What’s the one book you will never read? “Paris on a Budget.” Budget? Trust me, you are going to be taken deep in Paris. It’s only a matter of whether you want your financial goose roasted or fried, but it is most definitely going to be cooked. Dollar conversion is the killer. President Bush spent America into a ditch. President Obama is spending America into a crater. Both presidencies have been an abject failure. The politically tuned-in Fed has gunned the digital printing presses and, in the process, debased the currency. All the spending, debt and printing has translated into a dollar conversion rate that makes a trip to France, never mind Switzerland (makes Paris seem like a bargain), one expensive undertaking.
You, like most of us, have a certain amount of money to spend, thus choices must be made. Once you have been to France, my guess is that you will agree that the additional expense is worth it. I have heard it said for years that the French do not like Americans and are hard to get on with. Without reservation I will tell that this is nuts. If you show up in sweats, white Reeboks, a baseball cap and a ‘tude, your ticket will get punched, and especially so if you have made no effort to speak some passable French. Yes, many in Paris speak English, but the French are all about protocol and a slovenly appearance and a loud and demanding demeanor is not appreciated.
The hotel staff at five star French hotels is without equal. There is no way I can properly convey to you the warmth and professional skill at hotels like Hotel Lutetia, Hotel Ritz Paris and Le Bristol. In fact the multi-lingual staff at Le Bristol were dressed so splendidly and acted with such aplomb that the staff made the guests by comparison look like a squad of bowling ally attendants and gunrunners. And this crowd often arrives in a stretch limo, debarking as if they have just exited an all-day NFL tailgating trashing.
OK, so you know in advance that a trip to Paris in no way should be considered a budget outing. And you will promise yourself that you will not take center stage in Paris in sweats and sneaks. And no fanny packs or you may as well tack an Ugly American sign to your back. Finally, promise yourself that you will work on your French greetings, bistro wording and directions. No, you do not need to turn into Mr. French, guy, but a rudimentary foundation of French will get you a long, long way with the most gracious and professional hosts in the world. I promise you will find this to be so.
Now then, click here for some great books that will help you on your way. My suggestion is that you buy all your books in kindle format from your Amazon account for download to your iPad or Kindle. If you do not own an iPad, I would do so. I have offered powerful warning against checking luggage, which you simply will not be able to wrestle with on the high-speed French TGV trains. Hence no room for books. And yes, you want to take a high-speed rail trip. In my next post, I’ll detail for you from A to Z where to go first and, how long to stay, where to stay, where to eat, what days not to travel (you’ll owe me big for this tip) and exactly how to execute your majestic rail adventure. Start planning today because you simply are going to France, are you not?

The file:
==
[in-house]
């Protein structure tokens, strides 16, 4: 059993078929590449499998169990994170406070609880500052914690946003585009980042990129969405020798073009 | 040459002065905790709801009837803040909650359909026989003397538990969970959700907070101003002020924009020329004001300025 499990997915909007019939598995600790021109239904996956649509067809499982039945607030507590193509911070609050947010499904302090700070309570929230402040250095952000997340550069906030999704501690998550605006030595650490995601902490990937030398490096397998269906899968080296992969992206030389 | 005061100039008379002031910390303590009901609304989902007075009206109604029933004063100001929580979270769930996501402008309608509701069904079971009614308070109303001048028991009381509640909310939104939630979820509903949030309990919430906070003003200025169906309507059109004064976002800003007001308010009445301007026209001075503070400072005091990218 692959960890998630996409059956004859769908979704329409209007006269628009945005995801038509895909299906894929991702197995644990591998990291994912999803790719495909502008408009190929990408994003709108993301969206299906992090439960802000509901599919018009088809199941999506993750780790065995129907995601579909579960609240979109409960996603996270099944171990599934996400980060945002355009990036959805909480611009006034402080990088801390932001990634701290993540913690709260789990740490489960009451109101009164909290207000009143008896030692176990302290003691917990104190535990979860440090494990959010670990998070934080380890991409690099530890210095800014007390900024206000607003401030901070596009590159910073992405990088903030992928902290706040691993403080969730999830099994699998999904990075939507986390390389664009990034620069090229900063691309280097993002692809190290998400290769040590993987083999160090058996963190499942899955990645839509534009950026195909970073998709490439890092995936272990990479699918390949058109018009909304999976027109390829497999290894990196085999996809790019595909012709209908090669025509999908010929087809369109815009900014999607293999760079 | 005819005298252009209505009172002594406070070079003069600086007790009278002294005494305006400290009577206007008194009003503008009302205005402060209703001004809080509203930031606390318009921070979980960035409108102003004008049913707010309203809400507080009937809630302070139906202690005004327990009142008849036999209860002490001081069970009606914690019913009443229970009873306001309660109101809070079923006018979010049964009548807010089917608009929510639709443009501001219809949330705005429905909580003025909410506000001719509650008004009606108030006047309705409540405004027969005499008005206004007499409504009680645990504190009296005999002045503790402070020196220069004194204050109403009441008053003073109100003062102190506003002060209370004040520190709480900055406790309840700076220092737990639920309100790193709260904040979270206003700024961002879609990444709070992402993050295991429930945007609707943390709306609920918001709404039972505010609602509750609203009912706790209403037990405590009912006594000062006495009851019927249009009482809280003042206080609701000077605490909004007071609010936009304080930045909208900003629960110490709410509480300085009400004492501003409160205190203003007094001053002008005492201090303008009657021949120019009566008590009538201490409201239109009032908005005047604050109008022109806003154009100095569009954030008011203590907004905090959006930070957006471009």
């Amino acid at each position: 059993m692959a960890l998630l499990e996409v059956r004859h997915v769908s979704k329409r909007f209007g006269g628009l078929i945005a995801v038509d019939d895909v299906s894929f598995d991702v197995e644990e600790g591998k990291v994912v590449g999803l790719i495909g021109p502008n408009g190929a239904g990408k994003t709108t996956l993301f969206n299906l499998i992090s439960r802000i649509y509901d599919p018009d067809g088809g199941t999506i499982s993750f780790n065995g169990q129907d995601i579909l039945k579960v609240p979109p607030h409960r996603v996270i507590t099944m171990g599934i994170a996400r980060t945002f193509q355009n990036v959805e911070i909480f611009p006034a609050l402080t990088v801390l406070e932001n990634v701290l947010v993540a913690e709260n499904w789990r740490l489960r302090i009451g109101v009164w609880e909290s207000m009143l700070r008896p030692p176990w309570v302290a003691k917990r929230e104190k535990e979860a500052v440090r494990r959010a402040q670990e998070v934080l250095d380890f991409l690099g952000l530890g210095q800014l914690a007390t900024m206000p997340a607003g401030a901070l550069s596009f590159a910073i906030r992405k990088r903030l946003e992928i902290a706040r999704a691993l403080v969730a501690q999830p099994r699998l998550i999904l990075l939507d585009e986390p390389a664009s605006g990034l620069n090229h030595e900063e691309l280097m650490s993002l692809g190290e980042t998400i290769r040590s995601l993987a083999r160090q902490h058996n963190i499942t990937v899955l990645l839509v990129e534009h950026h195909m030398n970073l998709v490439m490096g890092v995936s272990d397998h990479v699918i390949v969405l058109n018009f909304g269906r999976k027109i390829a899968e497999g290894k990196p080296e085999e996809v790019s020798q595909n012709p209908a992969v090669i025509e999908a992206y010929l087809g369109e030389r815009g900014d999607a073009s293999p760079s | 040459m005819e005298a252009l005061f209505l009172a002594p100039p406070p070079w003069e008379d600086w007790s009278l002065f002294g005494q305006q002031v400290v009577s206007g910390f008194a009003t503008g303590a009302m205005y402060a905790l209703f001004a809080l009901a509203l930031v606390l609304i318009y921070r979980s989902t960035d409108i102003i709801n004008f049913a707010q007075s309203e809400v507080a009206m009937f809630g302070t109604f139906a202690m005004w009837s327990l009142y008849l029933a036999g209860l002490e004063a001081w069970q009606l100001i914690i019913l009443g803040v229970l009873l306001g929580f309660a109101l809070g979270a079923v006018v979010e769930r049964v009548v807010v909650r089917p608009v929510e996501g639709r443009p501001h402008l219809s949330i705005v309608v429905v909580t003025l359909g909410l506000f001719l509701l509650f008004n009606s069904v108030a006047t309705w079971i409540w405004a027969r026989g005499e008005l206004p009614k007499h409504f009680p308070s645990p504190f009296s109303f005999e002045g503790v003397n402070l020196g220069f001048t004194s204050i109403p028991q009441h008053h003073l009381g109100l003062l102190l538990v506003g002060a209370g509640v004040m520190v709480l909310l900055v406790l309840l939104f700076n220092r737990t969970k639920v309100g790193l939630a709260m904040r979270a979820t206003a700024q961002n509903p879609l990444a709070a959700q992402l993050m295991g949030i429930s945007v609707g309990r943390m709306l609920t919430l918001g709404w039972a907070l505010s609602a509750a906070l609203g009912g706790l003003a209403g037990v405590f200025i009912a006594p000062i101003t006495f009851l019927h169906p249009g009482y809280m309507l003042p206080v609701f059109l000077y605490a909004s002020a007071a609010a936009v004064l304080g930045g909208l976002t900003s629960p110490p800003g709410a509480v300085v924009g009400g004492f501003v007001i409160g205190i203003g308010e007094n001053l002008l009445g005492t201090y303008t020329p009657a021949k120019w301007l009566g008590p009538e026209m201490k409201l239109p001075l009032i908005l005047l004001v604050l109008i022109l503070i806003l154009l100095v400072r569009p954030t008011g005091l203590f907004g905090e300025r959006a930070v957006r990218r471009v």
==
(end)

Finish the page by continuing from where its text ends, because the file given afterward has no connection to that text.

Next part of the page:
Debbie and I recently went back to Paris, our new European base, for many reasons, including our desire to be there for a first-hand look at the presidential election process, visits to realtors (executed well enough with our clutch and grab French), discussion on the fate of the euro, and investing in Burgundy. All were accomplished with great success. And I will unfold the story on each as I proceed with this series of posts.
One dare not venture forth on the trail gastronamia sans Hungry For Paris by former Gourmet magazine European correspondent Alexander Lobrano. Not only is Alex aces on bistros and brasseries, but he is also one great writer and funny guy. We had dinner with Alex one night courtesy our friend David Lebovitz, who presides over what are simply Paris’ most mouth-watering chocolate/food tours. Lucky you if you can squeeze into a D.L. Paris gourmet tour.
Here is a sample of writing Lobrano style from Alex’s feature on Le Balzar (pg.125). “And most memorably, to the right, a solid woman in a marbled tweed suit of autumn colors—pheasant, maize, vermillion, scarlet—who ate every scoop on her plate, burped deeply and proudly without excusing herself, and paid only the most occasional notice to her faded-looking husband, After a coffee and a small cognac, the unabashedly privileged creature belched again and then bid the waiter adieu while loudly noting that she would certainly return again soon in the hopes of eavesdropping on such an astonishing conversation as ours, a remark of such cunningly serrated snideness it took one’s breath away with admiration and horror.” Vintage Lobrano!
Next up, get our friend David Lebovitz’s The Sweet Life In Paris (and check in regularly at davidlebovitz.com). You’ll also want your own copy of Hotel Lutetia Paris, Parisian Hideaways (Casey O’Brien Blondes), and The Little Black Book Of Paris The Essential Guide to the City of Light (A beautiful little self-contained reference).
Ready to go yet? You will be after my next three posts. Have a splendid trip to The City of Light. And oh yes, plan to stay twice as long as you originally thought possible. Once you get to Paris and set out on your high-speed rail adventure (with my complete assistance and support), a smile will come to your face reflecting your astuteness.